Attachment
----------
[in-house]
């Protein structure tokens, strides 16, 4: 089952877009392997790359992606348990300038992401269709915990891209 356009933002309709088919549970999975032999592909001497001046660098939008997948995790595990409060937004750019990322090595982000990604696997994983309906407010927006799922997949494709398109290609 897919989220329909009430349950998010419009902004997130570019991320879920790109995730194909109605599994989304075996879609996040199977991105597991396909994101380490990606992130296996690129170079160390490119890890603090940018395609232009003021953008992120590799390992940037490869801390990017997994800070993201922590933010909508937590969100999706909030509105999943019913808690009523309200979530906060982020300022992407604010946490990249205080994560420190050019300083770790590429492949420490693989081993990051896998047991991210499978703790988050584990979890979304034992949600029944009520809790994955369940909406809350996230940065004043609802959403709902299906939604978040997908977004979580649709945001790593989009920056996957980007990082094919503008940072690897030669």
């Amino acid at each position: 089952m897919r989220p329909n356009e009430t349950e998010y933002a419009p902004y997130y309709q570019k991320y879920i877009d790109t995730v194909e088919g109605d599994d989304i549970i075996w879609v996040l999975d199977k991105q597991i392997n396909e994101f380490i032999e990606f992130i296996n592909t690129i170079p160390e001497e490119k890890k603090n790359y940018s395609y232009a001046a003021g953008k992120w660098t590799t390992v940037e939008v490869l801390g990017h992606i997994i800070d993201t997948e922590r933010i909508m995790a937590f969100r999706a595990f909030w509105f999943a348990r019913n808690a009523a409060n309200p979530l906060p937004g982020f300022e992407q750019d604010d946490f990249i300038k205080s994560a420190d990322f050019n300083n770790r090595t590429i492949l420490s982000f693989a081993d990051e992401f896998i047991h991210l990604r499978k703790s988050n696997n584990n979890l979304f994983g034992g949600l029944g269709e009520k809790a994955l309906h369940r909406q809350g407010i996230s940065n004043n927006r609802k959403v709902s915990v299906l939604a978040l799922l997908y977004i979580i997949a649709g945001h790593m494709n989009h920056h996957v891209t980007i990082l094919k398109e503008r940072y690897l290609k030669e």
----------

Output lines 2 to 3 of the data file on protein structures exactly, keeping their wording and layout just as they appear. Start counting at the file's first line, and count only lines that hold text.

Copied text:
């Protein structure tokens, strides 16, 4: 089952877009392997790359992606348990300038992401269709915990891209 356009933002309709088919549970999975032999592909001497001046660098939008997948995790595990409060937004750019990322090595982000990604696997994983309906407010927006799922997949494709398109290609 897919989220329909009430349950998010419009902004997130570019991320879920790109995730194909109605599994989304075996879609996040199977991105597991396909994101380490990606992130296996690129170079160390490119890890603090940018395609232009003021953008992120590799390992940037490869801390990017997994800070993201922590933010909508937590969100999706909030509105999943019913808690009523309200979530906060982020300022992407604010946490990249205080994560420190050019300083770790590429492949420490693989081993990051896998047991991210499978703790988050584990979890979304034992949600029944009520809790994955369940909406809350996230940065004043609802959403709902299906939604978040997908977004979580649709945001790593989009920056996957980007990082094919503008940072690897030669």
């Amino acid at each position: 089952m897919r989220p329909n356009e009430t349950e998010y933002a419009p902004y997130y309709q570019k991320y879920i877009d790109t995730v194909e088919g109605d599994d989304i549970i075996w879609v996040l999975d199977k991105q597991i392997n396909e994101f380490i032999e990606f992130i296996n592909t690129i170079p160390e001497e490119k890890k603090n790359y940018s395609y232009a001046a003021g953008k992120w660098t590799t390992v940037e939008v490869l801390g990017h992606i997994i800070d993201t997948e922590r933010i909508m995790a937590f969100r999706a595990f909030w509105f999943a348990r019913n808690a009523a409060n309200p979530l906060p937004g982020f300022e992407q750019d604010d946490f990249i300038k205080s994560a420190d990322f050019n300083n770790r090595t590429i492949l420490s982000f693989a081993d990051e992401f896998i047991h991210l990604r499978k703790s988050n696997n584990n979890l979304f994983g034992g949600l029944g269709e009520k809790a994955l309906h369940r909406q809350g407010i996230s940065n004043n927006r609802k959403v709902s915990v299906l939604a978040l799922l997908y977004i979580i997949a649709g945001h790593m494709n989009h920056h996957v891209t980007i990082l094919k398109e503008r940072y690897l290609k030669e």